Talcum Powder Composition in Cosmetics

Cosmetics Containing Talcum Powder

The current trend for cosmetic junkies is setting powder. Setting powder is a type of cosmetic that is placed on the face with a make-up brush or sponge to lock in foundation and concealer. The setting powder is popular for its way of camouflaging fine lines or creases on the skin. What many do not know about this popular product is that it contains talcum powder.

What is Talcum Powder?

Talcum powder, or talc, is a naturally occurring mineral. Talc is found in everyday products such as baby powder, cosmetics, and food.

Talcum Powder Chemical Composition

In chemical terms, talcum powder is a hydrous magnesium silicate. Talcum powder is comprised of magnesium, silicon, oxygen, and hydrogen. The chemical formula for talc is Mg₃Si₄O₁₀(OH)₂.

Why is Talcum Powder Used in Cosmetics?

Talcum powder is used as an ingredient in cosmetics for its alleged benefits. Talcum powder in cosmetics creates a flawless effect on the skin by making facial makeup opaque, absorbing moisture, preventing build-up or “caking”, and improving the texture of the product.

Why is Talcum Powder Illegal in Canada?

According to Health Canada, talcum powder is listed as an ingredient that is prohibited for use in cosmetic products in Canada. This ingredient is used in powder-form products that are intended for infants and children and in cosmetics. A cautionary statement was issued by Health Canada pertaining to the alleged harmful effect of talcum powder. The statement warns consumers to keep the ingredient out of children’s reach and away from a child’s face to avoid inhalation. If this product is inhaled, it can cause difficulties in breathing.

Is Talcum Powder Contaminated by Asbestos Fibers?

The answer is yes. Some talcum powders may contain asbestos, a naturally occurring silicate mineral just like talc but have a different type of crystal structure. Unlike talcum powder, asbestos is listed as a known carcinogen by the United States Federal Food and Drug Administration (FDA). According to the Environmental Working Group’s Skin Deep website, asbestiform fibers have been linked to talcum powder. This website has listed asbestiform fibers as a known human carcinogen due to its concern about non-reproductive organ system toxicity. The area of concern that asbestiform fibers appose is to the respiratory system.

FDA Asbestos Fibers in Cosmetics Survey 

The FDA conducted a survey with products created by cosmetic talc suppliers from September 28, 2009, to September 27, 2010. The FDA contract laboratory reached out to suppliers that were identified in the 2008 edition of the International Cosmetic Dictionary and Handbook. Two other suppliers were identified by using an online search engine. Only four out of the nine suppliers found complied with the survey request.

The FDA covered the study in a broad spectrum by identifying products for testing listed by price range from low, medium and high. The FDA selected 34 talc-containing cosmetic products for the survey. The products used in the study included:

  • blush
  • body powder
  • eye shadow
  • facial powder
  • foundation

All of these products were bought from metropolitan area retail stores of Washington D.C.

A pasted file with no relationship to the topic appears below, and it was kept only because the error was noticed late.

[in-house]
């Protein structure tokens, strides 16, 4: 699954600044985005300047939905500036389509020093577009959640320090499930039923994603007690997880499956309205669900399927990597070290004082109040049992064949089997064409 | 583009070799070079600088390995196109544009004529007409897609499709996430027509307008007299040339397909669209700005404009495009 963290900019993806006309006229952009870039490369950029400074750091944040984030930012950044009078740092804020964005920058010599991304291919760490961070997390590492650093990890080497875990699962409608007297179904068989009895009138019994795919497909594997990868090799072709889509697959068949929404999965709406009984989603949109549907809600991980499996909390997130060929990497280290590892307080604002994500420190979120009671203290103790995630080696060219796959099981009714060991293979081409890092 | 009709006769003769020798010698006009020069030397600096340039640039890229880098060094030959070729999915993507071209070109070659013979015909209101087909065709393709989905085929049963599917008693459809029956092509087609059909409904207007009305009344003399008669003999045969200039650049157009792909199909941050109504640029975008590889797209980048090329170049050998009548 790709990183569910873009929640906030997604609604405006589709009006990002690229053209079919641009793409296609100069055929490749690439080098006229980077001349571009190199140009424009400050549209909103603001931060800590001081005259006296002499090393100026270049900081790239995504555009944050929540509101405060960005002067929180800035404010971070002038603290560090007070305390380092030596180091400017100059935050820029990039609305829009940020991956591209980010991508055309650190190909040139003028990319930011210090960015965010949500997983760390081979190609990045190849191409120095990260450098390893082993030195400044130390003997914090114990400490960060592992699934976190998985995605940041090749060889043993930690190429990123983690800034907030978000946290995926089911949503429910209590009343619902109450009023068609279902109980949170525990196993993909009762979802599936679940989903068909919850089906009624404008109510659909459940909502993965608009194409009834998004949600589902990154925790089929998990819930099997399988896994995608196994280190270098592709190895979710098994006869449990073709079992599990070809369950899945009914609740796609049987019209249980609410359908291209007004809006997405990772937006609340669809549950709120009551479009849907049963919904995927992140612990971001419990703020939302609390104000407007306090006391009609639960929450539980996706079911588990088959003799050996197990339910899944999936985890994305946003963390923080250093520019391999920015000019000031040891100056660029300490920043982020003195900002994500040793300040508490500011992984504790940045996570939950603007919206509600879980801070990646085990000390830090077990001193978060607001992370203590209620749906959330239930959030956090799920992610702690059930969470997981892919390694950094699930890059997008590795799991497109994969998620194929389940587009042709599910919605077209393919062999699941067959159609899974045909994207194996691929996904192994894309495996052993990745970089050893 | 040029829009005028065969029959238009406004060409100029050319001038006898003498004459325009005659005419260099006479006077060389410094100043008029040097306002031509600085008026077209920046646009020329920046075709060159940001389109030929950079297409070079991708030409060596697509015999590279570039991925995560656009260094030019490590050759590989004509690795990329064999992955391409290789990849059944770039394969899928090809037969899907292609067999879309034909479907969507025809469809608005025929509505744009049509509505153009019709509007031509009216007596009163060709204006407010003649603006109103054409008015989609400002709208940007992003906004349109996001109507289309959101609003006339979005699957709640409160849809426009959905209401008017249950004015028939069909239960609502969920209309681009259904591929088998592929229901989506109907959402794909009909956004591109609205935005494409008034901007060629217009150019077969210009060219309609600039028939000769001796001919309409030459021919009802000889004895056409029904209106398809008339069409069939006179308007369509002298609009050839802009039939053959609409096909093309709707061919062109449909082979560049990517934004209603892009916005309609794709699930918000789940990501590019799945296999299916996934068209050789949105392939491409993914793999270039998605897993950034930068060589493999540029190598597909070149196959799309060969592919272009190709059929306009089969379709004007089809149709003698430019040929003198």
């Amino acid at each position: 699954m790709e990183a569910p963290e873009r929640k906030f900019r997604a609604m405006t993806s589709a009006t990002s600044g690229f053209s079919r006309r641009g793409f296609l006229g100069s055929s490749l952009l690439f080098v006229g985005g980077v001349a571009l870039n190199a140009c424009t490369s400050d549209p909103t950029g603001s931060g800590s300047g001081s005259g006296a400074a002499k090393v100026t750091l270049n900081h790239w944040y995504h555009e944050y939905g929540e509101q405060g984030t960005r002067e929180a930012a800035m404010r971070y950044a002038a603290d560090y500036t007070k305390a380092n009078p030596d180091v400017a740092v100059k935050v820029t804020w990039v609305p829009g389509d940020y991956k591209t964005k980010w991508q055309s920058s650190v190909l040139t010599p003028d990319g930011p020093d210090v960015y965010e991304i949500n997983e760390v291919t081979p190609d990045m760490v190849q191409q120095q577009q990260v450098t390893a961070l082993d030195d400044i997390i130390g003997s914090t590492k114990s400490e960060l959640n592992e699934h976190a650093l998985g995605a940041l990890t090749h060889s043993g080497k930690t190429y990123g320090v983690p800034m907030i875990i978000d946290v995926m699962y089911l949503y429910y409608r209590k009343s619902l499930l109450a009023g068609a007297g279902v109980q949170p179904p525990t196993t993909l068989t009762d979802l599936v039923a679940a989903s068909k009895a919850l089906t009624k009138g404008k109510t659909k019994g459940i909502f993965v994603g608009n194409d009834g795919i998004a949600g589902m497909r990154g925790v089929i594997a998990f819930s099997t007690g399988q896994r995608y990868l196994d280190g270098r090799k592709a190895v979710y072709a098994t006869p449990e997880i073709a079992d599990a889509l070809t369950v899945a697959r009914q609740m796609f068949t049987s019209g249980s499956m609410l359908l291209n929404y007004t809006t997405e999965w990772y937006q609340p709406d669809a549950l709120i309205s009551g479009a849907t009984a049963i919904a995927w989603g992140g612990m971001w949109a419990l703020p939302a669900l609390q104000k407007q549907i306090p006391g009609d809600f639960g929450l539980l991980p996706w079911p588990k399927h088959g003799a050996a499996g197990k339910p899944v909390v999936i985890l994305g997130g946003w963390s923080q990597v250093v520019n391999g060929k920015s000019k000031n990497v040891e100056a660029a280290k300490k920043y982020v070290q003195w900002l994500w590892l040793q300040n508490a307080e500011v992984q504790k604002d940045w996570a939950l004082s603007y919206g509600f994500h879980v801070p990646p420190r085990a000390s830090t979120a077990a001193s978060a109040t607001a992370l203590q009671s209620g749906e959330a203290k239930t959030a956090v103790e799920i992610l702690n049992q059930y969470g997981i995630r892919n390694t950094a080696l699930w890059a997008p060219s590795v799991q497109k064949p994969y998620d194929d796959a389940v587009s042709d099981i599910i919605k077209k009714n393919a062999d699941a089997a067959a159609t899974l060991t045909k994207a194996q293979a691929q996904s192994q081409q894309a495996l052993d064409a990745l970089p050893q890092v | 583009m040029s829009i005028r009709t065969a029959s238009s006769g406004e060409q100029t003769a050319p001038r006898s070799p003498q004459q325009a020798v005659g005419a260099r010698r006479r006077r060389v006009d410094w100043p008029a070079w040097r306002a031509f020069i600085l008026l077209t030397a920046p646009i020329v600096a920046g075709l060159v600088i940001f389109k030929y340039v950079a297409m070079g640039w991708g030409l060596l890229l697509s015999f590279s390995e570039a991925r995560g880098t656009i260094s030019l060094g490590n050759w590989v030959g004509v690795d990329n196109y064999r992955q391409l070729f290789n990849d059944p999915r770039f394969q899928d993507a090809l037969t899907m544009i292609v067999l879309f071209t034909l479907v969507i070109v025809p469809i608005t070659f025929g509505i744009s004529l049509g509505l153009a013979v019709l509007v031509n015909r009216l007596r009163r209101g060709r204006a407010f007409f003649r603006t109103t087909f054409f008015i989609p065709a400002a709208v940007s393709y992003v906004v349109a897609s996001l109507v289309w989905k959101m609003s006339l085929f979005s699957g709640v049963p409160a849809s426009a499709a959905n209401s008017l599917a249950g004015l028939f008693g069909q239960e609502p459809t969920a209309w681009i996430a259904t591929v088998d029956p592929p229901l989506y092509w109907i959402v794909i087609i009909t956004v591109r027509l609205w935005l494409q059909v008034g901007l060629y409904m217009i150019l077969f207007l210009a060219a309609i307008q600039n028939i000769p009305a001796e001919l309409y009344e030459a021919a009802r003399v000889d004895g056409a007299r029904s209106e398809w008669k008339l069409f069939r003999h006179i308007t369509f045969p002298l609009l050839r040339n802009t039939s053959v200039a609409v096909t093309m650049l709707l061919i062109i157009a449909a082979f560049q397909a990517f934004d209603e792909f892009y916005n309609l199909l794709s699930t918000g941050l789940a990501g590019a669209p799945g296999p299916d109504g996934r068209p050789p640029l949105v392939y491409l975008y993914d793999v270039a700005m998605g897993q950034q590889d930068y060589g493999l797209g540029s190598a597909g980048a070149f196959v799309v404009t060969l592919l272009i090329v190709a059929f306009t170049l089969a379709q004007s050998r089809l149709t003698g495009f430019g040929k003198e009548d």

The survey did not find any traces or structures of asbestos fibers in any of the cosmetic products containing talcum powder or cosmetic-grade raw material talcum powder. The results of the study were limited due to the number of products tested and the only four out of nine talc suppliers that agreed to submit samples. The FDA did find these results to be informative, however, the conclusion of this survey did not confirm that a majority or even all of the cosmetic products that contain talc sold in the United States today to be asbestos-free.

Are Your Cosmetics Making You Sick?

When shopping for cosmetics, be sure to always read the product ingredient label. Some ingredients used in cosmetics may cause harm to some of its consumers. If you find that certain cosmetic products are affecting the biology of your skin, it’s time to schedule an appointment with a dermatologist. A dermatologist is a doctor that specializes in the treatment of hair, mucous membranes, nails, and skin. A visit to your local dermatologist can assist you by choosing products that are found suitable for your unique skin type. A dermatologist may also help you by offering you a list of ingredients that are found in cosmetic products that may lead to dermatological injuries through extended use.

Similar Content by Edward Smith:

Sacramento Talcum Powder Injury Attorney

I’m Ed Smith, a Sacramento talcum powder injury attorney. If you or a member in your family has been diagnosed with an illness due to the use of talcum powder products, please contact me at (916) 921-6400 or toll-free at (800) 404-5400.

I am a trial lawyer in the California section of the Million Dollar Advocates Forum. This forum is comprised of top United States trial attorneys that have settled multiple million-dollar case verdicts and settlements.

See my list of  Verdicts & Settlements.

Reviews written by clients and my fellow peers are posted on YelpAvvo, and Google.

I am the founder of AutoAccident.com, the most informative personal injury database in Northern California.

Information Attribution for Cosmetics Containing Talcum Powder:

  • http://www.fda.gov/Cosmetics/ProductsIngredients/Ingredients/ucm293184.htm
  • http://www.hc-sc.gc.ca/
  • http://www.ewg.org/skindeep/

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